I feel a little bit hesitant to say too much about this one for two reasons: one, I'm hoping Barry can be our next recipient of our Author of the Millenium award; two, I don't want to spoil this wonderful story for anyone who hasn't read it. Tim sent it to me for my twenty-second birthday, I think, and when I came back to my dorm room at Penn State one day to open the package on my bed, I had no clue that the small paperback inside would prove to be one of the best books I'd read for a long, long time. A delightful tale, very humorous, touching, and written with considerable skill and wit, unencumbered by ponderous morals or cryptic messages, this book is "just a story," for pure pleasure. Hughart followed this creation up with two sequels which we'll tackle at a later time. Both sequels are tributes to his skill in creating a complex plot line and his care in tying all the loose ends together, though they don't quite come up to this, his first. The author hasn't turned out any novels since 1990 (I for one hope he gets going again, as I can use some new reading material!).
Bridge of Birds is subtitled as A Novel of an Ancient China That Never Was. It reads simply and almost modernly; that is, the dialogue is modern in nature with the author disdaining to write the English in the style of "direct translation" (a la Pearl Buck, whom I'm not dissing, BTW - Tim may not like her, but I do). The author's descriptions are gloriously vivid, and much of the prose flows along lyrically like poetry, in places employing poetic devices or "word music."
Bridge of Birds begins with the children of the seventh-century Chinese village of Ku-fu falling prey to a strange plague. One of the villagers, Lu Yu (usually called Number Ten Ox), is sent by the village elders to Peking to find a sage who can help cure the children. Due to lack of funds, Number Ten Ox has a difficult time finding a sage, until he stumbles across Master Li Kao, a self-described scholar with a slight flaw in his character. Li Kao agrees to look into the case despite the small retainer. When he visits Ku-fu, he quickly diagnoses the problem. The remainder of the novel proceeds in a very episodic nature as Number Ten Ox and Li Kao track down the various requirements for a cure.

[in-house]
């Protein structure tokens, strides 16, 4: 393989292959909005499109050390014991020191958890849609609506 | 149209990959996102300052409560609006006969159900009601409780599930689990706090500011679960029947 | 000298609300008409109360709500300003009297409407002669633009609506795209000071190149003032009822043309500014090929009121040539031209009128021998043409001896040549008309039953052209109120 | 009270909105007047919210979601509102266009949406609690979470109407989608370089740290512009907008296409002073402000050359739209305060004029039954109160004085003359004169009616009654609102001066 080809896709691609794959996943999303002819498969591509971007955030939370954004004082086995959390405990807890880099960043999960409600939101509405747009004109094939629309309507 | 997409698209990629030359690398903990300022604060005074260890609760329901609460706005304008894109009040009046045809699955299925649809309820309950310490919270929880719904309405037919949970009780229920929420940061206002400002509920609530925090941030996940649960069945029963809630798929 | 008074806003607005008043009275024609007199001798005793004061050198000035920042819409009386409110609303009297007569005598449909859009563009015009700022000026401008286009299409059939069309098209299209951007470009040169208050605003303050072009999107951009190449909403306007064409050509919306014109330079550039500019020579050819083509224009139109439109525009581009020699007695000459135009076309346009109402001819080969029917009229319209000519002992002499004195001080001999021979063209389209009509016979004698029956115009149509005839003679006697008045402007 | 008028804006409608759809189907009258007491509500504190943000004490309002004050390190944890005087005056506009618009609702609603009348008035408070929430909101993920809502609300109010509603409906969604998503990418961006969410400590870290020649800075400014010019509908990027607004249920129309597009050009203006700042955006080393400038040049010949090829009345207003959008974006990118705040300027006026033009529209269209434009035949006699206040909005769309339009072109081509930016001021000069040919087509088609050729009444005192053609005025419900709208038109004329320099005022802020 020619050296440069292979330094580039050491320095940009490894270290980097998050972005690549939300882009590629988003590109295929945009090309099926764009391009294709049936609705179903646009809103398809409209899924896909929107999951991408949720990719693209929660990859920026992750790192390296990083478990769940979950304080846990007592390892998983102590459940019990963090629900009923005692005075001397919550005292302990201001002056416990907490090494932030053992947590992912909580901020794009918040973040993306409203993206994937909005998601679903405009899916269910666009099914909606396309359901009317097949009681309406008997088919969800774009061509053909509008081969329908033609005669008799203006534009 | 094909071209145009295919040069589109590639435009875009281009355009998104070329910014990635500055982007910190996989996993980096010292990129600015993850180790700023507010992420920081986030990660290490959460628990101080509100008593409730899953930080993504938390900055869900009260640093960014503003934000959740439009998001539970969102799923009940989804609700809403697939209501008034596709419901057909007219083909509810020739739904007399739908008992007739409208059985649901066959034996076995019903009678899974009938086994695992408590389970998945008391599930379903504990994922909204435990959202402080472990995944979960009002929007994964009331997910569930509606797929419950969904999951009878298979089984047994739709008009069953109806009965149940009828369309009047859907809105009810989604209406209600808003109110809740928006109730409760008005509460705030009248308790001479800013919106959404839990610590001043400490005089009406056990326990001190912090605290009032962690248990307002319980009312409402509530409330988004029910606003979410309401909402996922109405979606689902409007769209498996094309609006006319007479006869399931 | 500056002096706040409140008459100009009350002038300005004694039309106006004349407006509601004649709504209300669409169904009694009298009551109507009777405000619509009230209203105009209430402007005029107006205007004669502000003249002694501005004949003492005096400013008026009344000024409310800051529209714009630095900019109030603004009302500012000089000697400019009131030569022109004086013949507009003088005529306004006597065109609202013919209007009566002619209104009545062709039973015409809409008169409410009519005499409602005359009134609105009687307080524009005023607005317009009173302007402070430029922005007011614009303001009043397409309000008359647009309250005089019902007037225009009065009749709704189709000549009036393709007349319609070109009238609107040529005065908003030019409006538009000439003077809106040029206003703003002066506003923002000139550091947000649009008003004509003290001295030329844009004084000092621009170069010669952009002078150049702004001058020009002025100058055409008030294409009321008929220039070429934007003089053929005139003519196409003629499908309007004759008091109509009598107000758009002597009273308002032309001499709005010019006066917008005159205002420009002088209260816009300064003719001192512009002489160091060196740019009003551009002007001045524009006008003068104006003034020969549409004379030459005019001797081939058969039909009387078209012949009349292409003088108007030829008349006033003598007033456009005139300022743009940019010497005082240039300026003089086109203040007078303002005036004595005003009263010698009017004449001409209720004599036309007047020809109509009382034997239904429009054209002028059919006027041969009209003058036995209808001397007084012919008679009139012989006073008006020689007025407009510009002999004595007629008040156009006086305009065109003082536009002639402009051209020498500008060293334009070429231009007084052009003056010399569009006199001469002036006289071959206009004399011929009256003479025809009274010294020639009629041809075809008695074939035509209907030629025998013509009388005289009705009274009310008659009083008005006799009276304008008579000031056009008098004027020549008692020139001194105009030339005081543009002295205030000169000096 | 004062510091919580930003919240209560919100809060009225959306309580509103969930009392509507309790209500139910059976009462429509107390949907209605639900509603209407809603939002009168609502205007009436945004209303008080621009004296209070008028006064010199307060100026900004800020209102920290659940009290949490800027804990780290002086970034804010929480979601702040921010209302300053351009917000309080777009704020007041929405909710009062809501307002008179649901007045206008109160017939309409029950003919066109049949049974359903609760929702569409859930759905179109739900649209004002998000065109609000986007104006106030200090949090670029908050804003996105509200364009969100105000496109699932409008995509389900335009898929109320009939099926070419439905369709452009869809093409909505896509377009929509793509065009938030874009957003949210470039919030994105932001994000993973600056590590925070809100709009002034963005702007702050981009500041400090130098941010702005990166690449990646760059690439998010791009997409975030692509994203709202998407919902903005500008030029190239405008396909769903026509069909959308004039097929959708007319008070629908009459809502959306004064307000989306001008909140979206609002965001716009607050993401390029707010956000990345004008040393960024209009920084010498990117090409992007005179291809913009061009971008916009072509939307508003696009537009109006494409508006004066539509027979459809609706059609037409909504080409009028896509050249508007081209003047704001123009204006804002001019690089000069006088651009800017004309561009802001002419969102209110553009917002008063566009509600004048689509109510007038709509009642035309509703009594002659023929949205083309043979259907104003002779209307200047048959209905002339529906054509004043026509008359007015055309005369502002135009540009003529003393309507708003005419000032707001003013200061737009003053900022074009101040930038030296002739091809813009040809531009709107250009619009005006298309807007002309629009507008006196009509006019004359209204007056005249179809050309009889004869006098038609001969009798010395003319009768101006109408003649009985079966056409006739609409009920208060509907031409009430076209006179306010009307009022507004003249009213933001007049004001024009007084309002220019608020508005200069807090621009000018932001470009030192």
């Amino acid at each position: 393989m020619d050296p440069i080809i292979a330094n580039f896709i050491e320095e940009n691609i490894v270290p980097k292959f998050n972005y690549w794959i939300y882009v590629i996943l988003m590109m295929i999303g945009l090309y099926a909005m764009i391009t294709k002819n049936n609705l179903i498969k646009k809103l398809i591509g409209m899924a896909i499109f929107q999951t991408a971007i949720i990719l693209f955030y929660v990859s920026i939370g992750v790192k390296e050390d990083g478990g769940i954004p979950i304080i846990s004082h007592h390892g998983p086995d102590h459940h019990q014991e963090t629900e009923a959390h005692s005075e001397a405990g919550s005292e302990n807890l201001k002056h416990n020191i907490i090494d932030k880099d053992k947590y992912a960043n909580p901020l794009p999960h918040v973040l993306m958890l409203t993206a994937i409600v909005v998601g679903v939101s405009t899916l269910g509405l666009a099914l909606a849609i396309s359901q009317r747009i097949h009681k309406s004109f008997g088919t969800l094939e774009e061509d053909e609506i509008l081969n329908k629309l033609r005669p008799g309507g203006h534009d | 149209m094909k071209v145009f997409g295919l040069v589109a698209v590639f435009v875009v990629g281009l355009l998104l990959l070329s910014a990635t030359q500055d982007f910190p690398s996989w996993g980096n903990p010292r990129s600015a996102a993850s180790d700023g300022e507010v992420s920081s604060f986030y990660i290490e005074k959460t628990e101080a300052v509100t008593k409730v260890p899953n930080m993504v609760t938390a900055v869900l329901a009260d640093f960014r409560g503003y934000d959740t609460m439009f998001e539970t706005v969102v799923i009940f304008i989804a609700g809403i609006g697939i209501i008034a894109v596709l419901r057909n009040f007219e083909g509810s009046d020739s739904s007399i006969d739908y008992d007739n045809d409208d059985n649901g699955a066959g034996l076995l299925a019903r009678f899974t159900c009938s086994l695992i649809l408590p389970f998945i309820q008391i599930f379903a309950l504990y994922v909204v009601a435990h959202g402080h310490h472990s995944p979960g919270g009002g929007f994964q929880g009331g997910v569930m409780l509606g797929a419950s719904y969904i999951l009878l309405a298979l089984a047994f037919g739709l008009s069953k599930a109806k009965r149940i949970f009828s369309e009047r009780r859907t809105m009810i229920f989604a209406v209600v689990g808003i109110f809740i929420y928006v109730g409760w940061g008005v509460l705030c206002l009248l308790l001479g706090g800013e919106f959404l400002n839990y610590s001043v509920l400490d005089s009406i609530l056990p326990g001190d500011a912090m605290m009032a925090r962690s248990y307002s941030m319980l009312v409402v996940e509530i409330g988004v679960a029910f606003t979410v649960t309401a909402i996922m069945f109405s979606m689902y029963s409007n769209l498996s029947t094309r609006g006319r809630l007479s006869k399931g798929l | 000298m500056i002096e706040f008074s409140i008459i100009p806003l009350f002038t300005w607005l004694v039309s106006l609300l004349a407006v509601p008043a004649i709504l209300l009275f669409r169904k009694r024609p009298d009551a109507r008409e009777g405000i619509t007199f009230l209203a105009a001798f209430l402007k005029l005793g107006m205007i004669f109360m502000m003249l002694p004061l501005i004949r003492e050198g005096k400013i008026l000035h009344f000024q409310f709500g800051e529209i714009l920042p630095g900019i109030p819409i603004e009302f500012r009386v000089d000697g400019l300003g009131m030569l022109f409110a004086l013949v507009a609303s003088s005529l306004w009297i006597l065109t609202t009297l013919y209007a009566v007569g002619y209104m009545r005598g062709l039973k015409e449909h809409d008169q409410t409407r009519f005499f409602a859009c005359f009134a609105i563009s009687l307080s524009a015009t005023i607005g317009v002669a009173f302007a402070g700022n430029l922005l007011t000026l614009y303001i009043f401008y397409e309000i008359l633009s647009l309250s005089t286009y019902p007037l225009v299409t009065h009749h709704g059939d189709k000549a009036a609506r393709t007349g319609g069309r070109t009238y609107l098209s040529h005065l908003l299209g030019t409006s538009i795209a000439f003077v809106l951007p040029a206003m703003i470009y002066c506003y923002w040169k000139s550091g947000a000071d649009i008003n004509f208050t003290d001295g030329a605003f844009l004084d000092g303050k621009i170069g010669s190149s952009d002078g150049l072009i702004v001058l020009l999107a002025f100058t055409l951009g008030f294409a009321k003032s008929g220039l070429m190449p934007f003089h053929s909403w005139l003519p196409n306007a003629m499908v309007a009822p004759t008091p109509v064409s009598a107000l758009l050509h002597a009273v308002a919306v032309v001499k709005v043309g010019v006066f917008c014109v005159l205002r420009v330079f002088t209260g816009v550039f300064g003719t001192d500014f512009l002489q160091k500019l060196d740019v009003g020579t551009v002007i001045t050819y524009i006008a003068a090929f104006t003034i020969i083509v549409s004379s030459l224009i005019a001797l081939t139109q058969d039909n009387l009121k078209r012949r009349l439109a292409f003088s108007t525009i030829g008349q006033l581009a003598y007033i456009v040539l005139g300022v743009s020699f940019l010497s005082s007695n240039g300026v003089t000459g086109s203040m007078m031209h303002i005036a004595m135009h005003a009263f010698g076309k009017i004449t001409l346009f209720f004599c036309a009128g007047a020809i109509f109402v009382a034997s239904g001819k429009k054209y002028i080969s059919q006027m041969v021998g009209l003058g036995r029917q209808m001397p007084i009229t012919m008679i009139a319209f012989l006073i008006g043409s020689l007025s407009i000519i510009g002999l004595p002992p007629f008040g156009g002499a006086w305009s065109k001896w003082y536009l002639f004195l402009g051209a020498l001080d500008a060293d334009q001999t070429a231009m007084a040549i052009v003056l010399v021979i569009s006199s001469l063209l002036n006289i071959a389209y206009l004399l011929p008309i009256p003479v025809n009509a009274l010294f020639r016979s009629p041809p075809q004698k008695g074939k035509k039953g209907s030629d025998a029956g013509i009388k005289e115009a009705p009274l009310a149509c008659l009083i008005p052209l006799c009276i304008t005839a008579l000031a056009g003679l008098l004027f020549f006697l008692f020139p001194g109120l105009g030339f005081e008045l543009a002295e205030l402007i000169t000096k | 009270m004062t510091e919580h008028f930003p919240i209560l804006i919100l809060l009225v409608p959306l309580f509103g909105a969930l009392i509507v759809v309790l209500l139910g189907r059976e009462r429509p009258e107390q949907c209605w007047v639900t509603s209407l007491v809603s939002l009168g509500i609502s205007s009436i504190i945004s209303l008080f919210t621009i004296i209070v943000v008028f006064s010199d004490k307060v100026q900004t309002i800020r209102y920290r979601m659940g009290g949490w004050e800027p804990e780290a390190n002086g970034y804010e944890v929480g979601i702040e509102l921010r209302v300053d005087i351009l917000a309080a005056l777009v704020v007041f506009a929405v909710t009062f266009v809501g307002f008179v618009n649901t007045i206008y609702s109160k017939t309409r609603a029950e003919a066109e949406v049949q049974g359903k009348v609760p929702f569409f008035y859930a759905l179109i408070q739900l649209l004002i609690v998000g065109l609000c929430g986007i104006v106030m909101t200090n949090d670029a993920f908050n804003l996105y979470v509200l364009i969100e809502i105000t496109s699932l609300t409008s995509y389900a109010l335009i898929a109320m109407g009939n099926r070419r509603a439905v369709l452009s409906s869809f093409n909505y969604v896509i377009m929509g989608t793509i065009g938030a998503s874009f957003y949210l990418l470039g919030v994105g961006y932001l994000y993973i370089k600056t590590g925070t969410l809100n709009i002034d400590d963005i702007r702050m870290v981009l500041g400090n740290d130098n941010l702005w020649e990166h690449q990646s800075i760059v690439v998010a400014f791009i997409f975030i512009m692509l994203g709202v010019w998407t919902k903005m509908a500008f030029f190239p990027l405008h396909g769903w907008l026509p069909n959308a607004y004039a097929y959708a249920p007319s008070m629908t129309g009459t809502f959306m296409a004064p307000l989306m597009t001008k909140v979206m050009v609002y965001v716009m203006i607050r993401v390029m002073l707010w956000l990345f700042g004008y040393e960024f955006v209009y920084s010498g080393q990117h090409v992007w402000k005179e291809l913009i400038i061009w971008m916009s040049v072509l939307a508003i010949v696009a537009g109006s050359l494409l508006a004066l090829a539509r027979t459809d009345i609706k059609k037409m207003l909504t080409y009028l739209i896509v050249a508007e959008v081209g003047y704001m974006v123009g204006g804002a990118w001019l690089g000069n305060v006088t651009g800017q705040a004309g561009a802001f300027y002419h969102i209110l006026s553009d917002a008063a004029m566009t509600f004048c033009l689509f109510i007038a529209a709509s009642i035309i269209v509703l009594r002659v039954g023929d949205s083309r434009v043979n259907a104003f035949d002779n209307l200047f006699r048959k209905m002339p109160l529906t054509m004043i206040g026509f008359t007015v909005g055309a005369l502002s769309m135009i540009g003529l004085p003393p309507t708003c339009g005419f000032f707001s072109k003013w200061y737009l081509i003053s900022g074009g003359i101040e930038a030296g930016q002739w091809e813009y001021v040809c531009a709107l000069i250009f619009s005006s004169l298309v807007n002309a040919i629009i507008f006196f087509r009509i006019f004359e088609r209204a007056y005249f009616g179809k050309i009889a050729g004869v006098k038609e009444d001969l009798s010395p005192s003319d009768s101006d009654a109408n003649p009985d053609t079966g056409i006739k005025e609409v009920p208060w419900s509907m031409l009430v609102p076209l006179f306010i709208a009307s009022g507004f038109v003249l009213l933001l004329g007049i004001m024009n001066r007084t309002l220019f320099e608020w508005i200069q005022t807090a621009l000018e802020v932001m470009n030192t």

Number Ten Ox and Li Kao use wiles, deceit, and occasionally Number Ten Ox's strength to attain the objects of their quests. Each quest involves the two in tall tales, seemingly unrelated to everything which has happened before, although the two adventurers keep returning to Ku-fu to see if their latest cure will work.
Eventually, Hughart does tie all the episodes together in a masterful way which will send the reader back through the book to find clues to the ultimate conclusion. Hughart was careful to leave a trail of clues throughout the book which leads to the denouement, although few of them are obvious until the solution is revealed.
The book is filled with Chinese myth, legend, and historical fancies. These stories play an important part in giving clues to the novel's ultimate solution while adding a depth to the narrative. Their verisimilitude demonstrates the care with which Hughart studied actual Chinese folklore and history before he began to write this novel.
Barry Hughart's Master Li Novels
Unfortunately, Jerry Kuntz's very entertaining website for Barry Hughart is gone. This site contains a lot of the material from the original site, including Kuntz's interview with Hughart and an early draft of Bridge of Birds, reprinted with the author's permission. In this version Master Li is 19 years old, and Ox only appears briefly as a village idiot. The draft includes episodes from the later novels.